Title: The Girl Next Door (Carter Ross 3)
Author: Brad Parks
Publisher: Minotaur Books
Publication Date: 2012
Strolling through the obituaries looking for inspiration for a story, Carter Ross reads about the death of Nancy Marino, a waitress and a delivery person for the Eagle-Examiner. Even though Carter never meet her, he feels that he owes a fellow employee an article about the life of this everyday woman. Carter heads to her wake to get input from friends and family but the combination of a confrontation with his publisher Gary Jackman and the whisperings of Nancy’s family indicates that there is much more to this story. One sister clams up quickly but the other one is convinced that her death was not an accident.
Carter searches the scene of Nancy’s hit-and-run death and uncovers a witness whose story indicates that the accident was intentional. Unfortunately, Carter’s new editor and sometime girlfriend, Tina Thompson, has removed him from the story upon the request of her higher-ups. Carter, however, cannot let it go.
His quest for the truth involves a English major intern, Lunky, whose knowledge of literature vastly surpasses his ability to write copy; Nikki, Nancy’s fellow waitress at the Greek restaurant; Jim McNabb, local union executive director; and Tommy Hernandez, City Hall beat writer. The more involved Carter gets into the story, the more his personal and profession life seem to fall apart and he must decide if his job and his life are worth the story.
This is the third Carter Ross book I have read and they just keep getting better. Carter is a truly likable character but he is always very real, very human, and very flawed. There are times when I am cheering for his decisions and other times I am smacking my face at his mistakes. He is someone the reader wants to root for. The author has also done a great job at incorporating multi-dimensional secondary characters; they are interesting and believable enough to help advance the plot without taking away from Carter and his main story.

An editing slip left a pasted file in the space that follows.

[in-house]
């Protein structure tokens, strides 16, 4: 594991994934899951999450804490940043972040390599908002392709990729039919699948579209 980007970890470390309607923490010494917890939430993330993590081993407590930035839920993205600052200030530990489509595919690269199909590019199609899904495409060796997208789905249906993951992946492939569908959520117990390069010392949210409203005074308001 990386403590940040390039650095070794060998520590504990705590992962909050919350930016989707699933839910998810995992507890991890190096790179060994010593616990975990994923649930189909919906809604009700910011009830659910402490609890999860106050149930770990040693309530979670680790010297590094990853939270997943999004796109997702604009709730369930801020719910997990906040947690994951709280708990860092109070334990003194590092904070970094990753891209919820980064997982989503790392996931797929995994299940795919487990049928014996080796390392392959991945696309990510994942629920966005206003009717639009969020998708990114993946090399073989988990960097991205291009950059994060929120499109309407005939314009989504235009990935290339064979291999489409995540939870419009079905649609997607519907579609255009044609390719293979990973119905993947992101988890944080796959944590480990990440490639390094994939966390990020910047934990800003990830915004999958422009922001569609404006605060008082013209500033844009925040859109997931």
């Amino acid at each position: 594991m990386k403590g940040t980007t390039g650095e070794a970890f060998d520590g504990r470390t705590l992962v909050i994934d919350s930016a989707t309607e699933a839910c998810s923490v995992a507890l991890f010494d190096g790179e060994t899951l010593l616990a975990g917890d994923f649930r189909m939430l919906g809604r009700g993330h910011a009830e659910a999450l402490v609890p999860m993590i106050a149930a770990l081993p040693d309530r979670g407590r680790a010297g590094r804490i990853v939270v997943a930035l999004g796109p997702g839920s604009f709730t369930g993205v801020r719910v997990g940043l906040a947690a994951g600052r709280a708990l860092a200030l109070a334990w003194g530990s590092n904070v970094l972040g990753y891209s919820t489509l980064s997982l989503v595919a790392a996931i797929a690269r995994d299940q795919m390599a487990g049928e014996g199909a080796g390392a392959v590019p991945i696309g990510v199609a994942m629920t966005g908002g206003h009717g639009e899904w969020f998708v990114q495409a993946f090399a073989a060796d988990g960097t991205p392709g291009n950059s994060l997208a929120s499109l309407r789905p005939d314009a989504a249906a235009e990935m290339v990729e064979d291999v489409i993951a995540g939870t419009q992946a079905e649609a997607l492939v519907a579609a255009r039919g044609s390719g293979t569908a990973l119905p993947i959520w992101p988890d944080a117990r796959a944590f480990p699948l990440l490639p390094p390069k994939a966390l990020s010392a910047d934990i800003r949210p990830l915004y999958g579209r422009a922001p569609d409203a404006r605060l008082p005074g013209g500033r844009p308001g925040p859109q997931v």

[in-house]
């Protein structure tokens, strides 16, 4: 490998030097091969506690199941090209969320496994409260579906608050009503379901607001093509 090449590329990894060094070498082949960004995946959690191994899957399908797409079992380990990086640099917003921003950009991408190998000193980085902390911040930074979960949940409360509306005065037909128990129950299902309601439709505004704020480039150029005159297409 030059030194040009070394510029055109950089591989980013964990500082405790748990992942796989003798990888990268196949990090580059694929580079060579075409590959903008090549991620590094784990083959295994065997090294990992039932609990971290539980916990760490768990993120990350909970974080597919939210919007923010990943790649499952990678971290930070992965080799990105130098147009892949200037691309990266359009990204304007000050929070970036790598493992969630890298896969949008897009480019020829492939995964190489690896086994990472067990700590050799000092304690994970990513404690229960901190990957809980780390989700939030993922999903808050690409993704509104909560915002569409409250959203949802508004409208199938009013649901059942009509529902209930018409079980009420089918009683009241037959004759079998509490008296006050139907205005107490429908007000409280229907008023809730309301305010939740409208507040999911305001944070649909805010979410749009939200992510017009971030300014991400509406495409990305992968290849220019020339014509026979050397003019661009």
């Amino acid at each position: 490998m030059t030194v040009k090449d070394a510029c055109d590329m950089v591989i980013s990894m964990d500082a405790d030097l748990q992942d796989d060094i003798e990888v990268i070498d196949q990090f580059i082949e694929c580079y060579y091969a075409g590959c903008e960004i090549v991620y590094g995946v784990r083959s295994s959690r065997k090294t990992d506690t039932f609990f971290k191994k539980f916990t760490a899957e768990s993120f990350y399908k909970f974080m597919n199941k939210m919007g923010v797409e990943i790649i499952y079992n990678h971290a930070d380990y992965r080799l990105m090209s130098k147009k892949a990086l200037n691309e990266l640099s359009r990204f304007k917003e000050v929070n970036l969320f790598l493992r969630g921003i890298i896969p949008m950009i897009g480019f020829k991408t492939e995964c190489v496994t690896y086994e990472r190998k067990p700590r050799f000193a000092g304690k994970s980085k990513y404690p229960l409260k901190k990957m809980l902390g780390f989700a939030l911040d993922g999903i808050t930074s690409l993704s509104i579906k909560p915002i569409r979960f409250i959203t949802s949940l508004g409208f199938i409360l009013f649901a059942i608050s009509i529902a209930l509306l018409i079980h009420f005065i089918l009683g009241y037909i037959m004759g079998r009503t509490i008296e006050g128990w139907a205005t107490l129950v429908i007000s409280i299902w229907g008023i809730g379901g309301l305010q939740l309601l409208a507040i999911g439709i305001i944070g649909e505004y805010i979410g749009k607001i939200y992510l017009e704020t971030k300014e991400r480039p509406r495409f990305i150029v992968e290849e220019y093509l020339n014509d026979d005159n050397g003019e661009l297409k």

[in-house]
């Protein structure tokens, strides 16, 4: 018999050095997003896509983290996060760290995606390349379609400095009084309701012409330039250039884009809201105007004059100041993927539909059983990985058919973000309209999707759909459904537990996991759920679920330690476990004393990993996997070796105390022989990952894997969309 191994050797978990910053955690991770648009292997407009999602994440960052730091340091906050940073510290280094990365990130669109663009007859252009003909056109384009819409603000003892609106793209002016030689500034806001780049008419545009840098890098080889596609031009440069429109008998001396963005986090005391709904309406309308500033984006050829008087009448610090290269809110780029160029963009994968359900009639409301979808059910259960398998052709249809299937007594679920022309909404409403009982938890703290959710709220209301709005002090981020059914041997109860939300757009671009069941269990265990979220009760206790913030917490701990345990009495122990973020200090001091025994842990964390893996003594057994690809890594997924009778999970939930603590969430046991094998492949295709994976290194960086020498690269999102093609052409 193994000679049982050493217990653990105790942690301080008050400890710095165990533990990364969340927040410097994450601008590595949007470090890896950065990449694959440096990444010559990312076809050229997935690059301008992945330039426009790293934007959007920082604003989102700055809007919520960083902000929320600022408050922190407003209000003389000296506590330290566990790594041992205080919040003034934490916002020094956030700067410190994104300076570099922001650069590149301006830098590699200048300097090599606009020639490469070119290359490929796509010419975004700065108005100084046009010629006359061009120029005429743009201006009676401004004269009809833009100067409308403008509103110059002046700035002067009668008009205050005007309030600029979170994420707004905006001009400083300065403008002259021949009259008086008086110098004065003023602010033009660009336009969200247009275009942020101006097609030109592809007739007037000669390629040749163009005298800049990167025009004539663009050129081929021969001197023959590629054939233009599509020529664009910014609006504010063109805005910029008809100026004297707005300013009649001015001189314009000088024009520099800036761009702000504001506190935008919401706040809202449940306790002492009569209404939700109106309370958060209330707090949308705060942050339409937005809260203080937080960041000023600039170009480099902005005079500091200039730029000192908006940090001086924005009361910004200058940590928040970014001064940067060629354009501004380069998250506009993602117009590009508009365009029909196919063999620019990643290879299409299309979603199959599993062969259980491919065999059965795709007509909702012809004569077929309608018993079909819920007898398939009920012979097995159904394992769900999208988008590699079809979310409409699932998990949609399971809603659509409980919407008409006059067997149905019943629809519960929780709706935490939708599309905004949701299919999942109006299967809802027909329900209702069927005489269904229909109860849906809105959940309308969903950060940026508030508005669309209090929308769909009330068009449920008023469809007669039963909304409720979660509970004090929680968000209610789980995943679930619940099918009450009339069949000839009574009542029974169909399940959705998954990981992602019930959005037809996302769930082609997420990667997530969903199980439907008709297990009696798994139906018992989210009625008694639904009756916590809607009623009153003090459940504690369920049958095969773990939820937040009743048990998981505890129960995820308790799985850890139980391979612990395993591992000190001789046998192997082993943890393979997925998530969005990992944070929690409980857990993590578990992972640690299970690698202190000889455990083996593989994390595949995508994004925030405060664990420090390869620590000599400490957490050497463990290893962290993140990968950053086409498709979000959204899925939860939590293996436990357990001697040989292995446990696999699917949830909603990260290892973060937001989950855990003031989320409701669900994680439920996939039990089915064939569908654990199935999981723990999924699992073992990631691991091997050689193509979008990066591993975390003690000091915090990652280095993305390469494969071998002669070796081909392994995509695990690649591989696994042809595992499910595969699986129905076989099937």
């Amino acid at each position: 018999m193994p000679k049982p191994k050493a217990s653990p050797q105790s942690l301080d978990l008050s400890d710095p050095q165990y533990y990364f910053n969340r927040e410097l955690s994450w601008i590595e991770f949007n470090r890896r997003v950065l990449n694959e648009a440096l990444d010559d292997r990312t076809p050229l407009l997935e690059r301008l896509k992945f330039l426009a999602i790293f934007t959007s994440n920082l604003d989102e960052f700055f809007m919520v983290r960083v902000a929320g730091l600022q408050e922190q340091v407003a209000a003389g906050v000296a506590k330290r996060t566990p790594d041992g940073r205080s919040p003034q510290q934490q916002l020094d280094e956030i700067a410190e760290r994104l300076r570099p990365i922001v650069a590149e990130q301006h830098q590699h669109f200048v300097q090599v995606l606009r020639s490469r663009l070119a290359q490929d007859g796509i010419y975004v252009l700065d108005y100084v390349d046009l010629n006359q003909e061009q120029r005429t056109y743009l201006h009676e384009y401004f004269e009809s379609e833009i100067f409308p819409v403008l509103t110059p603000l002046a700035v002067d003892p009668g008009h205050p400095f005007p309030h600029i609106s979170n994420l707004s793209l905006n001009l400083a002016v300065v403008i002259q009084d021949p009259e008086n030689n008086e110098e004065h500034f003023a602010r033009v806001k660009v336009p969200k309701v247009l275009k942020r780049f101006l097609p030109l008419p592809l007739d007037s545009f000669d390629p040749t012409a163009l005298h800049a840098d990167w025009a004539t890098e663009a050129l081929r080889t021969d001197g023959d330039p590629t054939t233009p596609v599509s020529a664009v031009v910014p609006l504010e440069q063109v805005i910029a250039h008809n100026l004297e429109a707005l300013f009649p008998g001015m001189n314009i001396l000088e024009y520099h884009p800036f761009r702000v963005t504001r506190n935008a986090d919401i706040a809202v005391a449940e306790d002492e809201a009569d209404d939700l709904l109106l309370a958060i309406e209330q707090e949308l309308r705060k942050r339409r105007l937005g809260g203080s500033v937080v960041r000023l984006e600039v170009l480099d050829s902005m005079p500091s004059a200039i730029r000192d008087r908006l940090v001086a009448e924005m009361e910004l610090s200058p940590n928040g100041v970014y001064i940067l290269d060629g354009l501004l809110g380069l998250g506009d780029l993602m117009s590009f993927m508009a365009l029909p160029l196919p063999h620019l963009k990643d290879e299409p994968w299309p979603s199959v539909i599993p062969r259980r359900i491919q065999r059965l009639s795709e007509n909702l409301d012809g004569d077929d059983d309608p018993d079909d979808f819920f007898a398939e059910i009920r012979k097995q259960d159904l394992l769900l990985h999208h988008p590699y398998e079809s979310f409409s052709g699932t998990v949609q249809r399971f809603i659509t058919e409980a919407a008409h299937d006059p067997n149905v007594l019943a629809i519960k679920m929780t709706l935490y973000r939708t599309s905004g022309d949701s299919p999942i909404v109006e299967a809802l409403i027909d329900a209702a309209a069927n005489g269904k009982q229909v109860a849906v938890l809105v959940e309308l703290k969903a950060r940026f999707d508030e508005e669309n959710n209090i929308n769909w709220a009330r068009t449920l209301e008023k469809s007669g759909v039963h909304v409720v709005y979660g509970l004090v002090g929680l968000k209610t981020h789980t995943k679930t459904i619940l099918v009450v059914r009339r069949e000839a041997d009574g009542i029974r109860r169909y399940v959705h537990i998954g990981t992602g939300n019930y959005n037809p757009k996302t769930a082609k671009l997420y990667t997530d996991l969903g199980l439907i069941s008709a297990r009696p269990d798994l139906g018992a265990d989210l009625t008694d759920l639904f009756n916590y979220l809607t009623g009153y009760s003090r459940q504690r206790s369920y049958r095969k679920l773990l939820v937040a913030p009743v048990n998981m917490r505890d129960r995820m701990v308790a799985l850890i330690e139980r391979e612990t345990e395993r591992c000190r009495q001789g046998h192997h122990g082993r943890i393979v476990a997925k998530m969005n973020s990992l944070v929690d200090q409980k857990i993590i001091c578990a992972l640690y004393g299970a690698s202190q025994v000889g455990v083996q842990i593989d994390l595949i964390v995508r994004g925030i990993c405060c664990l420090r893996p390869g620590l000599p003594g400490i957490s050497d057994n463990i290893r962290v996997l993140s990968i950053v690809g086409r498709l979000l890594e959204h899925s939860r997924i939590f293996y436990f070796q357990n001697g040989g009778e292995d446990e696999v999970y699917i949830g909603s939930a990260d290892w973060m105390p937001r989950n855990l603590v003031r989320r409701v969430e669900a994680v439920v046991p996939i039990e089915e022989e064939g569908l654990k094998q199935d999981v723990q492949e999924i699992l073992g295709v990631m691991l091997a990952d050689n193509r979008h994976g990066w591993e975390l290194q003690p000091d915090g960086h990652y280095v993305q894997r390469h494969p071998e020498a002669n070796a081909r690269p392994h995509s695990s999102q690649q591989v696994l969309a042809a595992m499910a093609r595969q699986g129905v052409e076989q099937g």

I really enjoyed Carter’s struggle in this book with “machine of newspaper publishing.” In this day and age of computers and the internet and instant news, it is sometime difficult to see the necessity of in-depth reporting and research. Carter’s quest for the truth and the hurdles through which he must jump show just how intricate and complex news and truth really are.
Who might like this book:
The series does a great job at presenting modern journalism in a useful and meaningful way. The series highlights the classic respect of the newspaper age as it struggles to find its place in a modern world. However, the stories aren’t meant to be social commentary and the facts about the industry never detract from the main story itself.
It is obvious that the writer is a former newspaperman. He truly tells a good story. I have to thank my daughter for this one; I got her interested in the series and she put this book on her birthday wishlist. I bought it for her but had to read it first! Guess I will have to give it to her a bit early!